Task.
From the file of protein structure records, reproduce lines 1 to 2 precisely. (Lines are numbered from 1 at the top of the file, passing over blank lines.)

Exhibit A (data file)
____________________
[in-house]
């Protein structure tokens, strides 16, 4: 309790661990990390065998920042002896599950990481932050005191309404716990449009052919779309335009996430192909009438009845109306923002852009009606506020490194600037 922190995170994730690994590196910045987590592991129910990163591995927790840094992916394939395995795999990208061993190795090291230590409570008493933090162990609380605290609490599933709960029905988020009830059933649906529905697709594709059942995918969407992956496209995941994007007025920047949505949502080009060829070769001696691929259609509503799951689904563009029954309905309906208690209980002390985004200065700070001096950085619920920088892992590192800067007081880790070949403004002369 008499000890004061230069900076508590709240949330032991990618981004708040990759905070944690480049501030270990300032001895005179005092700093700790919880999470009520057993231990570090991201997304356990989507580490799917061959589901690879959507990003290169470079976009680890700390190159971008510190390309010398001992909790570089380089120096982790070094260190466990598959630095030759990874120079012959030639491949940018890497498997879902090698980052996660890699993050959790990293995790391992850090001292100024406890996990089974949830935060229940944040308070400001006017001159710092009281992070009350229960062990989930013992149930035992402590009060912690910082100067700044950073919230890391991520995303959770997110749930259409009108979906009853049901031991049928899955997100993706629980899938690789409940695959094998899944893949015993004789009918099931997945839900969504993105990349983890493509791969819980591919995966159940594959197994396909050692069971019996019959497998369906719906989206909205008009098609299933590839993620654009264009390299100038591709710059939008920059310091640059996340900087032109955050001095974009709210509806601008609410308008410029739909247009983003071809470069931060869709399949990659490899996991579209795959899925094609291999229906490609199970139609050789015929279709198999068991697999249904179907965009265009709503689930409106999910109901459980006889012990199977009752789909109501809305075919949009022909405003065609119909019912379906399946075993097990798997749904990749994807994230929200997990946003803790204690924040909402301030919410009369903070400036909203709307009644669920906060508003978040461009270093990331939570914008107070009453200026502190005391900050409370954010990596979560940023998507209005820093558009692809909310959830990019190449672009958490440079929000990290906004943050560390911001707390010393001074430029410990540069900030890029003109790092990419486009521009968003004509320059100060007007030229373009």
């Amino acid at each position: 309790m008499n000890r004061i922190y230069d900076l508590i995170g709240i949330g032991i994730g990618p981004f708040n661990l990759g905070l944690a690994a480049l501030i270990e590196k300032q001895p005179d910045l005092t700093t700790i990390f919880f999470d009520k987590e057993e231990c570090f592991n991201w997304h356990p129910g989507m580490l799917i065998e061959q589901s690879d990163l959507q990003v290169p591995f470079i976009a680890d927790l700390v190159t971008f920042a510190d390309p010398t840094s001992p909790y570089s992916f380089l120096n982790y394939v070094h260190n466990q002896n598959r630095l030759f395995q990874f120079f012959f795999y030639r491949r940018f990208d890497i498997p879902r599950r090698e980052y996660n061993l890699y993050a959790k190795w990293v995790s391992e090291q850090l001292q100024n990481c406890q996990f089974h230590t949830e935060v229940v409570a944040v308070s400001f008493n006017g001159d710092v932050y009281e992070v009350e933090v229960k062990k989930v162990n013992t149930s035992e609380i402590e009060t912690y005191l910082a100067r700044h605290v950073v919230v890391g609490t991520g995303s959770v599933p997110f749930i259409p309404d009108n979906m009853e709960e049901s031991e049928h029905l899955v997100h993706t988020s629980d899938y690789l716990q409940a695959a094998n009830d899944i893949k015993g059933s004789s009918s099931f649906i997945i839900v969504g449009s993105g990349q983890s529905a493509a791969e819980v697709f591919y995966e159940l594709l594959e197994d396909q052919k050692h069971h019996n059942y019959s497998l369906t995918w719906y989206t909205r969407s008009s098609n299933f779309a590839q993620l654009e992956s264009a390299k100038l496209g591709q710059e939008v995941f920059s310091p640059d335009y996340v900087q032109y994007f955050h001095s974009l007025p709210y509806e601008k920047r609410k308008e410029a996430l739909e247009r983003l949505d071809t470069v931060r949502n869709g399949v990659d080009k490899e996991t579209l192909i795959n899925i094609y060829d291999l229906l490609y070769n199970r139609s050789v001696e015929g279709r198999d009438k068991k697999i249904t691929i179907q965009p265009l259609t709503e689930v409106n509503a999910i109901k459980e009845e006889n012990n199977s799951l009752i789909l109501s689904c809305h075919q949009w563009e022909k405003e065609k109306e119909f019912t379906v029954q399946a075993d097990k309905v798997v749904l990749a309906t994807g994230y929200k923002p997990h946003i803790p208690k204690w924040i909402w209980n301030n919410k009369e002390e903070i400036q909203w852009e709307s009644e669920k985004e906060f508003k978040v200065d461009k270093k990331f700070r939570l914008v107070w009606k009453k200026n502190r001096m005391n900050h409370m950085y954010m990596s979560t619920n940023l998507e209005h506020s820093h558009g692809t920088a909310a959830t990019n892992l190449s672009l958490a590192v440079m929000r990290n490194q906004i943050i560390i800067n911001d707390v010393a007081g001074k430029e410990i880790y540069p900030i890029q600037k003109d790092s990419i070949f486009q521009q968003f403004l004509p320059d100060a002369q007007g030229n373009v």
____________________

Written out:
[in-house]
């Protein structure tokens, strides 16, 4: 309790661990990390065998920042002896599950990481932050005191309404716990449009052919779309335009996430192909009438009845109306923002852009009606506020490194600037 922190995170994730690994590196910045987590592991129910990163591995927790840094992916394939395995795999990208061993190795090291230590409570008493933090162990609380605290609490599933709960029905988020009830059933649906529905697709594709059942995918969407992956496209995941994007007025920047949505949502080009060829070769001696691929259609509503799951689904563009029954309905309906208690209980002390985004200065700070001096950085619920920088892992590192800067007081880790070949403004002369 008499000890004061230069900076508590709240949330032991990618981004708040990759905070944690480049501030270990300032001895005179005092700093700790919880999470009520057993231990570090991201997304356990989507580490799917061959589901690879959507990003290169470079976009680890700390190159971008510190390309010398001992909790570089380089120096982790070094260190466990598959630095030759990874120079012959030639491949940018890497498997879902090698980052996660890699993050959790990293995790391992850090001292100024406890996990089974949830935060229940944040308070400001006017001159710092009281992070009350229960062990989930013992149930035992402590009060912690910082100067700044950073919230890391991520995303959770997110749930259409009108979906009853049901031991049928899955997100993706629980899938690789409940695959094998899944893949015993004789009918099931997945839900969504993105990349983890493509791969819980591919995966159940594959197994396909050692069971019996019959497998369906719906989206909205008009098609299933590839993620654009264009390299100038591709710059939008920059310091640059996340900087032109955050001095974009709210509806601008609410308008410029739909247009983003071809470069931060869709399949990659490899996991579209795959899925094609291999229906490609199970139609050789015929279709198999068991697999249904179907965009265009709503689930409106999910109901459980006889012990199977009752789909109501809305075919949009022909405003065609119909019912379906399946075993097990798997749904990749994807994230929200997990946003803790204690924040909402301030919410009369903070400036909203709307009644669920906060508003978040461009270093990331939570914008107070009453200026502190005391900050409370954010990596979560940023998507209005820093558009692809909310959830990019190449672009958490440079929000990290906004943050560390911001707390010393001074430029410990540069900030890029003109790092990419486009521009968003004509320059100060007007030229373009």